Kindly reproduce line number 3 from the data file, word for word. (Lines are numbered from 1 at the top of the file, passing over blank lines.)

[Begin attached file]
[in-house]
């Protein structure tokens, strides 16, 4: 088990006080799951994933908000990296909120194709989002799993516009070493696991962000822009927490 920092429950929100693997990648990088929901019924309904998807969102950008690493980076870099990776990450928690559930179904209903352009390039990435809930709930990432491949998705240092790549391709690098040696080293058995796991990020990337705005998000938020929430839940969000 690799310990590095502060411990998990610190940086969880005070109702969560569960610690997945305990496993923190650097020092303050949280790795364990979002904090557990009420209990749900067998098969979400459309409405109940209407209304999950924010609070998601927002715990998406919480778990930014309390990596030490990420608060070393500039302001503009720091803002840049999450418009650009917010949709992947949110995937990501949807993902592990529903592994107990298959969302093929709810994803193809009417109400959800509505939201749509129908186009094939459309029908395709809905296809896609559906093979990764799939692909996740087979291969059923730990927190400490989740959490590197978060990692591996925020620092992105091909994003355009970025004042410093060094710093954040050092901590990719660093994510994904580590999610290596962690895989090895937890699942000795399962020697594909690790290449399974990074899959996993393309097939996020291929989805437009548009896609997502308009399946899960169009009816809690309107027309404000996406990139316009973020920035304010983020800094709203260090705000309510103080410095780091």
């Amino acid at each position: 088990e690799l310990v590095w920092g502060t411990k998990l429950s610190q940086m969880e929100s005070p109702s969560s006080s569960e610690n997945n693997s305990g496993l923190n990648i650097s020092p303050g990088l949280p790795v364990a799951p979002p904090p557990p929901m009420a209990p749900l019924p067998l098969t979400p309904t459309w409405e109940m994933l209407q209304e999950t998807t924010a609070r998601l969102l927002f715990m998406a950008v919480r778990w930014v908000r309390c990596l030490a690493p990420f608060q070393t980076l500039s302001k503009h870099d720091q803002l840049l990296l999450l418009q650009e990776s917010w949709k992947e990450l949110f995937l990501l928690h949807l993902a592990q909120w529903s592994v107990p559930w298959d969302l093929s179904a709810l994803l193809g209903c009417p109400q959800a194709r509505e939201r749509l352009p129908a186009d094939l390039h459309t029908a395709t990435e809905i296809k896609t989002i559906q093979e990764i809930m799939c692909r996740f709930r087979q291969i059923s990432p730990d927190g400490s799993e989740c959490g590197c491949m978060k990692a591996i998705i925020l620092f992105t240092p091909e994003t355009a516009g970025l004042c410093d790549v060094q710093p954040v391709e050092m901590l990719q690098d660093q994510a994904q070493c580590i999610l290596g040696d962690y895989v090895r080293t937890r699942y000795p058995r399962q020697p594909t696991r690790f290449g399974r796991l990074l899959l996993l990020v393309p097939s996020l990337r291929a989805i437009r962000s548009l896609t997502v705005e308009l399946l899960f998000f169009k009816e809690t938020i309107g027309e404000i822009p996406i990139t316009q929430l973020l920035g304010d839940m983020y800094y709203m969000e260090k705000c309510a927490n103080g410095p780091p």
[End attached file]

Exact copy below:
């Amino acid at each position: 088990e690799l310990v590095w920092g502060t411990k998990l429950s610190q940086m969880e929100s005070p109702s969560s006080s569960e610690n997945n693997s305990g496993l923190n990648i650097s020092p303050g990088l949280p790795v364990a799951p979002p904090p557990p929901m009420a209990p749900l019924p067998l098969t979400p309904t459309w409405e109940m994933l209407q209304e999950t998807t924010a609070r998601l969102l927002f715990m998406a950008v919480r778990w930014v908000r309390c990596l030490a690493p990420f608060q070393t980076l500039s302001k503009h870099d720091q803002l840049l990296l999450l418009q650009e990776s917010w949709k992947e990450l949110f995937l990501l928690h949807l993902a592990q909120w529903s592994v107990p559930w298959d969302l093929s179904a709810l994803l193809g209903c009417p109400q959800a194709r509505e939201r749509l352009p129908a186009d094939l390039h459309t029908a395709t990435e809905i296809k896609t989002i559906q093979e990764i809930m799939c692909r996740f709930r087979q291969i059923s990432p730990d927190g400490s799993e989740c959490g590197c491949m978060k990692a591996i998705i925020l620092f992105t240092p091909e994003t355009a516009g970025l004042c410093d790549v060094q710093p954040v391709e050092m901590l990719q690098d660093q994510a994904q070493c580590i999610l290596g040696d962690y895989v090895r080293t937890r699942y000795p058995r399962q020697p594909t696991r690790f290449g399974r796991l990074l899959l996993l990020v393309p097939s996020l990337r291929a989805i437009r962000s548009l896609t997502v705005e308009l399946l899960f998000f169009k009816e809690t938020i309107g027309e404000i822009p996406i990139t316009q929430l973020l920035g304010d839940m983020y800094y709203m969000e260090k705000c309510a927490n103080g410095p780091p």